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Introduction to Archival Research: Search and Discover

Search Strategies


What is the Discovery service?

The Discovery Service provides a single, unified search box for searching the holdings of the College of Charleston Libraries, including scholarly journal articles, books, e-books, internet documents, research reports, and much more.  Features of the service include:

  • Single, simple entry point for searching many databases at once, including the CofC Library catalog
  • Immediate search results
  • Detailed metadata (e.g., author-supplied abstracts,keywords, subjects)
  • Indexing for thousands of journals from publishers such as Sage, Elsevier, Wiley, Taylor & Francis, and Cambridge
  • Complete library catalog loaded directly into Discovery, with real-time availability checks and daily updates
  • Ability to limit searches by date, source type, subject, content provider, full text availability, scholarly designation and more
  • User-friendly interface based on the familiar EBSCOhost platform

Searching Special Collections & SC Historical Society

From the library homepage, click the Classic Catalog link:

Once you arrive at the Classic Catalog page, click on the Collection dropdown menu:

And select Special Collections & SC Historical Society:

You may now search as usual, but the results will only yield items found in Special Collections & SC Historical Society.

Best of luck in your searching and please feel welcome to contact us at Special Collections if you need any further assistance.

Search Tips

  1. Like Google, by default, the Discovery Service searches all terms you have entered, without the need to use AND.  For example: children television violence will find items that contain all 3 terms.

  2. By default, the Discovery Service searches through the full text of documents (if available).  This may cause a large number of results, and not all are relevant to your subject.  Results are returned in a relevancy ranked order.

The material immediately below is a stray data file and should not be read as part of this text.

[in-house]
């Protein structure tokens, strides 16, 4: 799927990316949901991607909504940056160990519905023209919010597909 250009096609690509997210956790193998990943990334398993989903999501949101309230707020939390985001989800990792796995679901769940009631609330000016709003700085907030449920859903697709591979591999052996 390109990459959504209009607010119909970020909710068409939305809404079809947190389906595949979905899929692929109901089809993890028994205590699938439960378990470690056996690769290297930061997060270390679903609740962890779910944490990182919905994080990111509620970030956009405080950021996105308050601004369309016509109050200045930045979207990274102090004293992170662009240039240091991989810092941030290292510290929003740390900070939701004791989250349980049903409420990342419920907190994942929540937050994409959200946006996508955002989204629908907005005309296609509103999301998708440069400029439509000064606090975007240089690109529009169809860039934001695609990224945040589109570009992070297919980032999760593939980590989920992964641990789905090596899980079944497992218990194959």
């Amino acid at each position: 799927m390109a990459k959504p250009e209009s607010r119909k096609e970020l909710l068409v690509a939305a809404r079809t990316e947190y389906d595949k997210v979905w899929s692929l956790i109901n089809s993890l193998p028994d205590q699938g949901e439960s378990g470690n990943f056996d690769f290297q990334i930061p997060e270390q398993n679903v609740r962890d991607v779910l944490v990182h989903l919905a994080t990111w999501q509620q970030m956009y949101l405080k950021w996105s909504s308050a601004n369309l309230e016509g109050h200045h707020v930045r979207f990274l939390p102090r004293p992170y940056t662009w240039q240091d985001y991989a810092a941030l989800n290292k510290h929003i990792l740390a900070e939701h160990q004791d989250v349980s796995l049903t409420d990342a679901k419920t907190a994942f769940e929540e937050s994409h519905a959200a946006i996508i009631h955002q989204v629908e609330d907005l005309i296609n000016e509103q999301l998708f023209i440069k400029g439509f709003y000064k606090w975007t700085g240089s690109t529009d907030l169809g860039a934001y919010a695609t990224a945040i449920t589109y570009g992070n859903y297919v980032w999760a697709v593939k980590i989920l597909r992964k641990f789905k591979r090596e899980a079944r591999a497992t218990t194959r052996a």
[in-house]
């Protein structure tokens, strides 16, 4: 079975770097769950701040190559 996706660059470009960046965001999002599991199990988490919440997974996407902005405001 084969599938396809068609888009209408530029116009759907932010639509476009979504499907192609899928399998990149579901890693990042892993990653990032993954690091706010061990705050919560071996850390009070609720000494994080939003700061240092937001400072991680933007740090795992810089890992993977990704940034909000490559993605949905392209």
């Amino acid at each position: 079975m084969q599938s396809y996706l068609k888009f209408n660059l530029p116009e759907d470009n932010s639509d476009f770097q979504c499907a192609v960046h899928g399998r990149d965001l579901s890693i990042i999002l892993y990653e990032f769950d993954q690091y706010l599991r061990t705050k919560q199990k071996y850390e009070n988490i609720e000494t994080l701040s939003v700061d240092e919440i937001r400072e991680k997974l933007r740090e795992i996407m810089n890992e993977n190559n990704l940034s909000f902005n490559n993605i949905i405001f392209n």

3. Use the "Title" and "Author" radio dials if you know the title or author of an item for which you are searching. 

  4. To improve the relevancy of your search results, enclose phrases in "quotation marks".  For example:  "South Carolina" or "global warming". 

  5. Include the apostrophe.  For example, use "handmaid's tale" rather than "handmaids tale"

  6. To find variant endings for a word, use the * asterisk (truncation symbol.)  For example:  delinquen* finds delinquent, delinquents, delinquency

  7. To find books, e-books. videos or other items in the CofC libraries, refine your search by selecting "Catalog only."

  8. To find scholarly journal articles, refine your search by selecting "Scholarly (Peer Reviewed) Journals"

  9. You can refine a search by limiting to Language. However, be aware that many English language articles have not been tagged as English, so will be missing from your search results.

  10. Many items have direct links to retrieve the full text. For those that don't, use "Find it at CofC" to determine whether or not we have the item in print or online.

  11. To find subject specific databases, explore the "Research Guides" on the right side of the screen.

Classic Catalog

Subject Headings

Subject headings are a set of terms or phrases (known as controlled vocabulary) that classify materials.  Essentially they identify and pull together under a common umbrella information about a given subject.  Most online catalogs and databases use some form of subject headings, though they may also be called descriptors or keywords.

To identify subject headings relevant to your research topic:

  1. Locate an item relevant to your research topic in the online library catalog and click on the title to view the record for the item.
  2. Scroll through the record to the Subject headings (LCSH), these are the Library of Congress Subject Headings for this item.
  3. Click on a subject heading link to view an alphabetical list of subject headings.
  4. Click on a subject heading in this list to view a list of items that have been assigned that subject heading